“Dogs Are People, Too”

Yet another powerful data point that buttresses the idea that the more we study animal cognition and intelligence the smarter and more emotionally complex we understand animals to be. Rarely, if ever, does a study of animal intelligence conclude: “Well, they are dumber than we thought.”

FOR the past two years, my colleagues and I have been training dogs to go in an M.R.I. scanner — completely awake and unrestrained. Our goal has been to determine how dogs’ brains work and, even more important, what they think of us humans.

Now, after training and scanning a dozen dogs, my one inescapable conclusion is this: dogs are people, too…

…The ability to experience positive emotions, like love and attachment, would mean that dogs have a level of sentience comparable to that of a human child. And this ability suggests a rethinking of how we treat dogs.

DOGS have long been considered property. Though the Animal Welfare Act of 1966 and state laws raised the bar for the treatment of animals, they solidified the view that animals are things — objects that can be disposed of as long as reasonable care is taken to minimize their suffering.

But now, by using the M.R.I. to push away the limitations of behaviorism, we can no longer hide from the evidence. Dogs, and probably many other animals (especially our closest primate relatives), seem to have emotions just like us. And this means we must reconsider their treatment as property.

This leads nicely into a logical (and powerful) argument about the need for some sort of limited legal personhood for dogs and other animals.

I’m not sure why research is necessary to prove that dogs and other animals have emotions, as well as think and feel in ways that we humans can understand and recognize. Perhaps humanity jealously guards its sense of exceptionalism (not to mention the desire to exploit animals freely for profit). But if this is the sort of research that is required to get humanity to rethink the ways in which we subordinate and treat animals, then I am glad it is being done.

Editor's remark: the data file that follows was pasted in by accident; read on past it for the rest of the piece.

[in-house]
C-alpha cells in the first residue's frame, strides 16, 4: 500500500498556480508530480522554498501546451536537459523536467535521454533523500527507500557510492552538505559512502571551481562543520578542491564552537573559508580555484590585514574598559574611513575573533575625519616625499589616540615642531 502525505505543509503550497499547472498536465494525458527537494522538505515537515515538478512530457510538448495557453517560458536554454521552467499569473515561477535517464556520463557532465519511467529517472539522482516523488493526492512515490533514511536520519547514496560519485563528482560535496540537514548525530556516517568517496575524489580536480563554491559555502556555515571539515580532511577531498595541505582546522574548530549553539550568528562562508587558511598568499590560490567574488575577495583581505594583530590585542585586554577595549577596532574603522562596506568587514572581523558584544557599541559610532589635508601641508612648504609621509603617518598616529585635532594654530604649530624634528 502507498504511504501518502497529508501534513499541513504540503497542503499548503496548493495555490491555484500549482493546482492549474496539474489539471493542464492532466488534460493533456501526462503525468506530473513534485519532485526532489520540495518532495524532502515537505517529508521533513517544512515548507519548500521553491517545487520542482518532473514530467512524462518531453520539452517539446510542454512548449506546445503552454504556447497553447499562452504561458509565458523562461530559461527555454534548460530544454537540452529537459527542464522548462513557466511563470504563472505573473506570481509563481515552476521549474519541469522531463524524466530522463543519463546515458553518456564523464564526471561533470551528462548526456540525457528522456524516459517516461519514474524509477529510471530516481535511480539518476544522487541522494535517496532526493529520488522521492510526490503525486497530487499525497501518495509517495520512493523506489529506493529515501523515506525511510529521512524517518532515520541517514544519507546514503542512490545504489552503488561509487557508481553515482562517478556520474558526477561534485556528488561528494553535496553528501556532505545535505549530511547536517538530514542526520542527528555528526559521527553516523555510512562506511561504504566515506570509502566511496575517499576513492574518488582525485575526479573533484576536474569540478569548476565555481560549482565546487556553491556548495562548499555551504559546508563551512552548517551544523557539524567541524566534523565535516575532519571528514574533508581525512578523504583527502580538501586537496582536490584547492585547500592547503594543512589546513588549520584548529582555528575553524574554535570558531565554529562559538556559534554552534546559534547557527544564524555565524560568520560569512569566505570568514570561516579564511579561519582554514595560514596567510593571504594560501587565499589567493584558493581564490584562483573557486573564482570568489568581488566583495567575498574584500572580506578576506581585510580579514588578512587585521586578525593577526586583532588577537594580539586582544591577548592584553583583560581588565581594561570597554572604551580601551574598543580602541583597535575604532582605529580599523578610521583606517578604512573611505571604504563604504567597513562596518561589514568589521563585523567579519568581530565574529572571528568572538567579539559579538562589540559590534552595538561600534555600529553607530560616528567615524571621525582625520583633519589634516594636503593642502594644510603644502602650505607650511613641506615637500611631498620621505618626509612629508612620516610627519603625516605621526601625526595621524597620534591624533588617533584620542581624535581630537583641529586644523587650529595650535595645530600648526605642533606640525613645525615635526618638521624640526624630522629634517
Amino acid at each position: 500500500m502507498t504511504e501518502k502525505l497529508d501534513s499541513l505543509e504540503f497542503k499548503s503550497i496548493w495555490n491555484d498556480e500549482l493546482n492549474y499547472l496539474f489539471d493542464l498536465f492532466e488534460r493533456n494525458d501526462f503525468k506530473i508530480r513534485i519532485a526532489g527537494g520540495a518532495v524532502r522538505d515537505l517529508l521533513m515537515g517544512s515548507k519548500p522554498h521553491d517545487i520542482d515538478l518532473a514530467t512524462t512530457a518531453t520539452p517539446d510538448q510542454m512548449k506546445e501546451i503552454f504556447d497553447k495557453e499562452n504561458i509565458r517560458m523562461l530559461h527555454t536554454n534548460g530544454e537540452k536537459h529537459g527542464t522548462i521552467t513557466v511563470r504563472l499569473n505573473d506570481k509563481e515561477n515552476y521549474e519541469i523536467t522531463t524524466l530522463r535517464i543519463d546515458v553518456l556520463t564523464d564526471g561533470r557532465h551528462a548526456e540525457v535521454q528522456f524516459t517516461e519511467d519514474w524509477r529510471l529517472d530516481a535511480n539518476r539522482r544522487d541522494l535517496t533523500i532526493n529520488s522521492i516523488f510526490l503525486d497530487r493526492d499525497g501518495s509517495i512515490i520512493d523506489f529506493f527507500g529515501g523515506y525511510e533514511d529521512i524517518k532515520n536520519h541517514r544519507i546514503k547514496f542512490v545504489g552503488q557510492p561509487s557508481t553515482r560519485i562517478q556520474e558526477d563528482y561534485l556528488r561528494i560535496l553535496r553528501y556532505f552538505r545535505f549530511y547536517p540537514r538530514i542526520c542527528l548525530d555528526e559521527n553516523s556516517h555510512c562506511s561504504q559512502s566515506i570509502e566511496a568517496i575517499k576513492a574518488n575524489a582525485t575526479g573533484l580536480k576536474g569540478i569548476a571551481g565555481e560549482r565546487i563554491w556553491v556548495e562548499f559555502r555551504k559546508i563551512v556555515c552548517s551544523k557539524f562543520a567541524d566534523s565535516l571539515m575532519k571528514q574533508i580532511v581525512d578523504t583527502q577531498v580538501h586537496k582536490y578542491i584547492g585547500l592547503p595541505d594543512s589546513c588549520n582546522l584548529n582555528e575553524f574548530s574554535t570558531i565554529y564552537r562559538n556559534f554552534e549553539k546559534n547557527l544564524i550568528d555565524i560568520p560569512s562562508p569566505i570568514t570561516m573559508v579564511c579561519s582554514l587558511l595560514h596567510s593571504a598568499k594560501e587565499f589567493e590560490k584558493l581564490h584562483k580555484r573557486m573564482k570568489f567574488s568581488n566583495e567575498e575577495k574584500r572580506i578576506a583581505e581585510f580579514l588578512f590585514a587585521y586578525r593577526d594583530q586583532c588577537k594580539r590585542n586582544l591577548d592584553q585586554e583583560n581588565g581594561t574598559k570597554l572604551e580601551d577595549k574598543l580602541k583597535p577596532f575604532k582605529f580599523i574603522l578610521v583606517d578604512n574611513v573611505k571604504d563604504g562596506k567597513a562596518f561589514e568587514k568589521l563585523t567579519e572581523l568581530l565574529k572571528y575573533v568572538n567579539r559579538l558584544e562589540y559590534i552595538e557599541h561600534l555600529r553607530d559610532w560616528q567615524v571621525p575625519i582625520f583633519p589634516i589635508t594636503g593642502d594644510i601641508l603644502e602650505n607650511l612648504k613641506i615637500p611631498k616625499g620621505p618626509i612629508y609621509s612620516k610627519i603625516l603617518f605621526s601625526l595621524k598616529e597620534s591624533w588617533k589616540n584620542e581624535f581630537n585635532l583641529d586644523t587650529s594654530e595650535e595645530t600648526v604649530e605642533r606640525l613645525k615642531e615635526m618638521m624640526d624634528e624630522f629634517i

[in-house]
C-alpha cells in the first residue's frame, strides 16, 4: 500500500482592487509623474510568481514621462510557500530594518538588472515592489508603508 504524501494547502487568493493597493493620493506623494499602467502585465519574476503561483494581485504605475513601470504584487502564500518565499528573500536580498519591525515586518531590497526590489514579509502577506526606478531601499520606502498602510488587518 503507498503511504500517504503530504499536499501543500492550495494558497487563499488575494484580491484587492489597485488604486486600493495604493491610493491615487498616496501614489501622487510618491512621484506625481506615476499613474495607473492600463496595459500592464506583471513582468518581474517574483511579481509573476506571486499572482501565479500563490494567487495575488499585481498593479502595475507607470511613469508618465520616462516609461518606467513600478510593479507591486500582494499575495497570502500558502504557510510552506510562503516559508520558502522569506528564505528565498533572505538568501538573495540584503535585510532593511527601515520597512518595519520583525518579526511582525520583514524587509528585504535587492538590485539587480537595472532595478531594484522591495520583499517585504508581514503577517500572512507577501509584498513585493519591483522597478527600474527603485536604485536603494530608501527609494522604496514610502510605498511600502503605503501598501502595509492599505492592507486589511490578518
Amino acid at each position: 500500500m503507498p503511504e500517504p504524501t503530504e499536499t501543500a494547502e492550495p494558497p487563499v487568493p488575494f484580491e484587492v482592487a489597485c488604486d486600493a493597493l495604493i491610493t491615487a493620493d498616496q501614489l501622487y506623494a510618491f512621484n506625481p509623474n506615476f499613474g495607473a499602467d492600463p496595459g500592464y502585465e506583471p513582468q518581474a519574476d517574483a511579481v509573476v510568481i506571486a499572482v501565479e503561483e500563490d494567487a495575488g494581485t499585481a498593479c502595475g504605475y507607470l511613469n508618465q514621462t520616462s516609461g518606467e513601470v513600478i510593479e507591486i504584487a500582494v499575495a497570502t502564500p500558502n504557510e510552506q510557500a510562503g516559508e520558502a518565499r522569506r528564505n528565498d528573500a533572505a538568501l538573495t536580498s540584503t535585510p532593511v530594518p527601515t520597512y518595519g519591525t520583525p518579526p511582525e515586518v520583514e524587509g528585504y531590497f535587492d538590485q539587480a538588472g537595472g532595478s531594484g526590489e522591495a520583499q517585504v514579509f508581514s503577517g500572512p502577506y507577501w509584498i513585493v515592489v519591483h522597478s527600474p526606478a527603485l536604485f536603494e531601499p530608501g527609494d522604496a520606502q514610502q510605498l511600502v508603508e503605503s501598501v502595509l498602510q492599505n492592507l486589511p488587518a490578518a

Annals Of Animal Compassion

The more we see and learn, the more we have to rethink our assumptions regarding animal emotions, and the more we have to attribute real feeling, and real suffering, to non-human animals. For example, Marc Bekoff comes up with a powerful and surprising story of cross-species mourning:

I’ve written a number of essays about grief and mourning in nonhuman animals (animals) and just today I learned of a most heartwarming video of a dog named Bella deeply grieving the loss of Beavis, her beaver friend.

Here’s a brief description of Bella and Beavis’s close friendship.

Before Beavis passed away, he and Bella were inseparable. They ate together, played together, and even shared living quarters. Beavis passed away in 2012, but the pair’s story resurfaced after a video that the owner shot of the two appeared on Reddit.

“In the heartbreaking video, Bella lies by the side of her deceased companion and appears to cling to the idea that Beavis might just sleeping. As Bella seems to realize that her friend is not coming to life, she whimpers, nuzzles, and licks her friend as if trying to say goodbye.”

If that doesn’t help change your moral calculus regarding the lives of animals, then I’m not sure what will.